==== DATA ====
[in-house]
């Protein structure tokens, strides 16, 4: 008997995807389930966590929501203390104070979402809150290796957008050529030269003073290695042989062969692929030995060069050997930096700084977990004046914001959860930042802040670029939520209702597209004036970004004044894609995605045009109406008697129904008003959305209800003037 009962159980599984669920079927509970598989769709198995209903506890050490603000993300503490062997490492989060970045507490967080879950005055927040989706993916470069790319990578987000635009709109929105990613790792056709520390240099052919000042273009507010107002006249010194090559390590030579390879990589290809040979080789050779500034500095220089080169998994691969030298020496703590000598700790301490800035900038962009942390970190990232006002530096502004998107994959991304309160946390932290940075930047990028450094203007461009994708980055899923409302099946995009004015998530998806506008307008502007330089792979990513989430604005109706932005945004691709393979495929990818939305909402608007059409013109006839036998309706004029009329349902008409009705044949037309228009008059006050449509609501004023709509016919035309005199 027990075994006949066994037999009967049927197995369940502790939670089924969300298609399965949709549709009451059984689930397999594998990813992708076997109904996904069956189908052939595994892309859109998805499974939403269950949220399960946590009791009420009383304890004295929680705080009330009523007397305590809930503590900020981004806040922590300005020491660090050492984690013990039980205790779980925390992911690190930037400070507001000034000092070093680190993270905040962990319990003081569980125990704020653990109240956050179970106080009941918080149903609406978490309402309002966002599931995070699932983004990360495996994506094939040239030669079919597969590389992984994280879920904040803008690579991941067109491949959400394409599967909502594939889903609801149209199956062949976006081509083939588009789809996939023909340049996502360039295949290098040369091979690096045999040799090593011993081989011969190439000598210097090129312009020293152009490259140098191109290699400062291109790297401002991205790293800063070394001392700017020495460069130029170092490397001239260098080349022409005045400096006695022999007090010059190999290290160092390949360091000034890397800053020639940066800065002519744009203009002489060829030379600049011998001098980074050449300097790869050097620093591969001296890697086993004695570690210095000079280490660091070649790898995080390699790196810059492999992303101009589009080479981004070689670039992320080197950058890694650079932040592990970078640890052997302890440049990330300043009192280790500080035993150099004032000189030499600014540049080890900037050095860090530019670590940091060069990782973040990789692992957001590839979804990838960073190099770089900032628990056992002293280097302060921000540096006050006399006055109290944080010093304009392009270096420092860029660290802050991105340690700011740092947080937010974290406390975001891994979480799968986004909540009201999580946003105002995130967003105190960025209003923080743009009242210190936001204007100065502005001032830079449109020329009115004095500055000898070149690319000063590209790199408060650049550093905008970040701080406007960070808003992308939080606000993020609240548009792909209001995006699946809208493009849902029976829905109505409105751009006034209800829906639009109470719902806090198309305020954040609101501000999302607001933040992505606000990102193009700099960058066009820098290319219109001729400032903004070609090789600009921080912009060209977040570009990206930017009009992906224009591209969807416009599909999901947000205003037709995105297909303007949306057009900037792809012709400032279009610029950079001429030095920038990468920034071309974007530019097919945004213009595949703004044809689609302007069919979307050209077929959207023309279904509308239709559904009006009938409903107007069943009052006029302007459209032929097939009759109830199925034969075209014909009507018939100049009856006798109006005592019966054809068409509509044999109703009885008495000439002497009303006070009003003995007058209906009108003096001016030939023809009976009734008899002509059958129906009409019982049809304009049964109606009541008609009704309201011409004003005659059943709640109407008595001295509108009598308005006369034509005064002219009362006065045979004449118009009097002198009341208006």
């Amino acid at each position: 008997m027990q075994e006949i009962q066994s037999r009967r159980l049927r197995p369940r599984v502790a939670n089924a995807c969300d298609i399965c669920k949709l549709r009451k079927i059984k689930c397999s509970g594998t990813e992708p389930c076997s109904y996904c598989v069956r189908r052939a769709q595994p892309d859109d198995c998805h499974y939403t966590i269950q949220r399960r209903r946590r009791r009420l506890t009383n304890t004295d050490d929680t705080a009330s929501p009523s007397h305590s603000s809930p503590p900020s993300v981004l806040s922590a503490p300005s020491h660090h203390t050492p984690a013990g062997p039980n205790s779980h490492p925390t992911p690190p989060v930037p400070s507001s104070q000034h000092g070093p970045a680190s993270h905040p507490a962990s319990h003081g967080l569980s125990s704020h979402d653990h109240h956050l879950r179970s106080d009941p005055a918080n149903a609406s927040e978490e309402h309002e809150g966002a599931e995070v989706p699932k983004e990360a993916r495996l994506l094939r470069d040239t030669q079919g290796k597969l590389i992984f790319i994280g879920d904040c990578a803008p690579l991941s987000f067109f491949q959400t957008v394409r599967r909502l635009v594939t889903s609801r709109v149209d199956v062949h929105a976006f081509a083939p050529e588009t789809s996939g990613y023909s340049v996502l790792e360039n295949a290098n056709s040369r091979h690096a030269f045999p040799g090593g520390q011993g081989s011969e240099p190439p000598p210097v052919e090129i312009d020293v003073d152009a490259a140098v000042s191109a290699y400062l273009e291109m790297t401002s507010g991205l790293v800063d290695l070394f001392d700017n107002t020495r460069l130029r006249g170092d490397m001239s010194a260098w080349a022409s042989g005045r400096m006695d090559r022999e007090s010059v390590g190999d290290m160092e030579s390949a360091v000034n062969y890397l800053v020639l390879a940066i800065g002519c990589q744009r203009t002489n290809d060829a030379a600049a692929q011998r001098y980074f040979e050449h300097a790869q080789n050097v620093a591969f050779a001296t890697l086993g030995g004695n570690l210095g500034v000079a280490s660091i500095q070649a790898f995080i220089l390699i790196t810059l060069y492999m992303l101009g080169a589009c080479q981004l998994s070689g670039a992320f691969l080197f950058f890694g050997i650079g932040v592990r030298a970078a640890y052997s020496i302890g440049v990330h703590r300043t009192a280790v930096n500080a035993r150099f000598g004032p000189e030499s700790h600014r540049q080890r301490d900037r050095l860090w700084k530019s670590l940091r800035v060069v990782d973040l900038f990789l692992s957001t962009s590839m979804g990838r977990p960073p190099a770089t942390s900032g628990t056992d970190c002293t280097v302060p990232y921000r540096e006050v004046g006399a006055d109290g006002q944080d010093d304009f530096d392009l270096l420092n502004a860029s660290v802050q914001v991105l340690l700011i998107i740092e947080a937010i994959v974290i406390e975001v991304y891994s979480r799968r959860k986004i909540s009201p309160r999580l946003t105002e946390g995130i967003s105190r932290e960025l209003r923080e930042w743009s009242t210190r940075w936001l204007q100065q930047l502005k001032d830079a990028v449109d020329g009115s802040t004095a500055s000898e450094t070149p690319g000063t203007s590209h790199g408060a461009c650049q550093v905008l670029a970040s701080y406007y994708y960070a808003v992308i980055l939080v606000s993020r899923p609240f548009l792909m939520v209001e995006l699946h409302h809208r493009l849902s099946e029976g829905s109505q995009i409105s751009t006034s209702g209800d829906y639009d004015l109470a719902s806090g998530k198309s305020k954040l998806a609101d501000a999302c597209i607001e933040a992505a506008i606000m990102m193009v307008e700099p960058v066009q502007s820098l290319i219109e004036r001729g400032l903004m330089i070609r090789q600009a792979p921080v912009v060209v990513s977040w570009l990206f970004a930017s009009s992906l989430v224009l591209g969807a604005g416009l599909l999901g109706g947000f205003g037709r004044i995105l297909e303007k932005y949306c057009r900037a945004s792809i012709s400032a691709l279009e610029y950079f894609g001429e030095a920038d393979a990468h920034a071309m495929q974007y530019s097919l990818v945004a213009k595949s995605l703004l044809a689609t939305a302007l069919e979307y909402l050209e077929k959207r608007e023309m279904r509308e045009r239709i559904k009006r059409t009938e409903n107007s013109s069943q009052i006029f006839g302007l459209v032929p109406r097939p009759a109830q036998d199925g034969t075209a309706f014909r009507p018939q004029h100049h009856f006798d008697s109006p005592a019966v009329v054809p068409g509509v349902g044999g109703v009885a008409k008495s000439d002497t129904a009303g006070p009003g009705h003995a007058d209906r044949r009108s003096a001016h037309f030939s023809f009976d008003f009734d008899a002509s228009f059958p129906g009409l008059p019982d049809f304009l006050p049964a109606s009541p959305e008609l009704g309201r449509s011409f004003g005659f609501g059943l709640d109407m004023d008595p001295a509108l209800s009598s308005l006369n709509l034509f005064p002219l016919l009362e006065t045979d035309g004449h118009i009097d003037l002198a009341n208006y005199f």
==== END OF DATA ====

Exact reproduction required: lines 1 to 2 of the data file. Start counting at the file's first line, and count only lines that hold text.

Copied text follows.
[in-house]
């Protein structure tokens, strides 16, 4: 008997995807389930966590929501203390104070979402809150290796957008050529030269003073290695042989062969692929030995060069050997930096700084977990004046914001959860930042802040670029939520209702597209004036970004004044894609995605045009109406008697129904008003959305209800003037 009962159980599984669920079927509970598989769709198995209903506890050490603000993300503490062997490492989060970045507490967080879950005055927040989706993916470069790319990578987000635009709109929105990613790792056709520390240099052919000042273009507010107002006249010194090559390590030579390879990589290809040979080789050779500034500095220089080169998994691969030298020496703590000598700790301490800035900038962009942390970190990232006002530096502004998107994959991304309160946390932290940075930047990028450094203007461009994708980055899923409302099946995009004015998530998806506008307008502007330089792979990513989430604005109706932005945004691709393979495929990818939305909402608007059409013109006839036998309706004029009329349902008409009705044949037309228009008059006050449509609501004023709509016919035309005199 027990075994006949066994037999009967049927197995369940502790939670089924969300298609399965949709549709009451059984689930397999594998990813992708076997109904996904069956189908052939595994892309859109998805499974939403269950949220399960946590009791009420009383304890004295929680705080009330009523007397305590809930503590900020981004806040922590300005020491660090050492984690013990039980205790779980925390992911690190930037400070507001000034000092070093680190993270905040962990319990003081569980125990704020653990109240956050179970106080009941918080149903609406978490309402309002966002599931995070699932983004990360495996994506094939040239030669079919597969590389992984994280879920904040803008690579991941067109491949959400394409599967909502594939889903609801149209199956062949976006081509083939588009789809996939023909340049996502360039295949290098040369091979690096045999040799090593011993081989011969190439000598210097090129312009020293152009490259140098191109290699400062291109790297401002991205790293800063070394001392700017020495460069130029170092490397001239260098080349022409005045400096006695022999007090010059190999290290160092390949360091000034890397800053020639940066800065002519744009203009002489060829030379600049011998001098980074050449300097790869050097620093591969001296890697086993004695570690210095000079280490660091070649790898995080390699790196810059492999992303101009589009080479981004070689670039992320080197950058890694650079932040592990970078640890052997302890440049990330300043009192280790500080035993150099004032000189030499600014540049080890900037050095860090530019670590940091060069990782973040990789692992957001590839979804990838960073190099770089900032628990056992002293280097302060921000540096006050006399006055109290944080010093304009392009270096420092860029660290802050991105340690700011740092947080937010974290406390975001891994979480799968986004909540009201999580946003105002995130967003105190960025209003923080743009009242210190936001204007100065502005001032830079449109020329009115004095500055000898070149690319000063590209790199408060650049550093905008970040701080406007960070808003992308939080606000993020609240548009792909209001995006699946809208493009849902029976829905109505409105751009006034209800829906639009109470719902806090198309305020954040609101501000999302607001933040992505606000990102193009700099960058066009820098290319219109001729400032903004070609090789600009921080912009060209977040570009990206930017009009992906224009591209969807416009599909999901947000205003037709995105297909303007949306057009900037792809012709400032279009610029950079001429030095920038990468920034071309974007530019097919945004213009595949703004044809689609302007069919979307050209077929959207023309279904509308239709559904009006009938409903107007069943009052006029302007459209032929097939009759109830199925034969075209014909009507018939100049009856006798109006005592019966054809068409509509044999109703009885008495000439002497009303006070009003003995007058209906009108003096001016030939023809009976009734008899002509059958129906009409019982049809304009049964109606009541008609009704309201011409004003005659059943709640109407008595001295509108009598308005006369034509005064002219009362006065045979004449118009009097002198009341208006």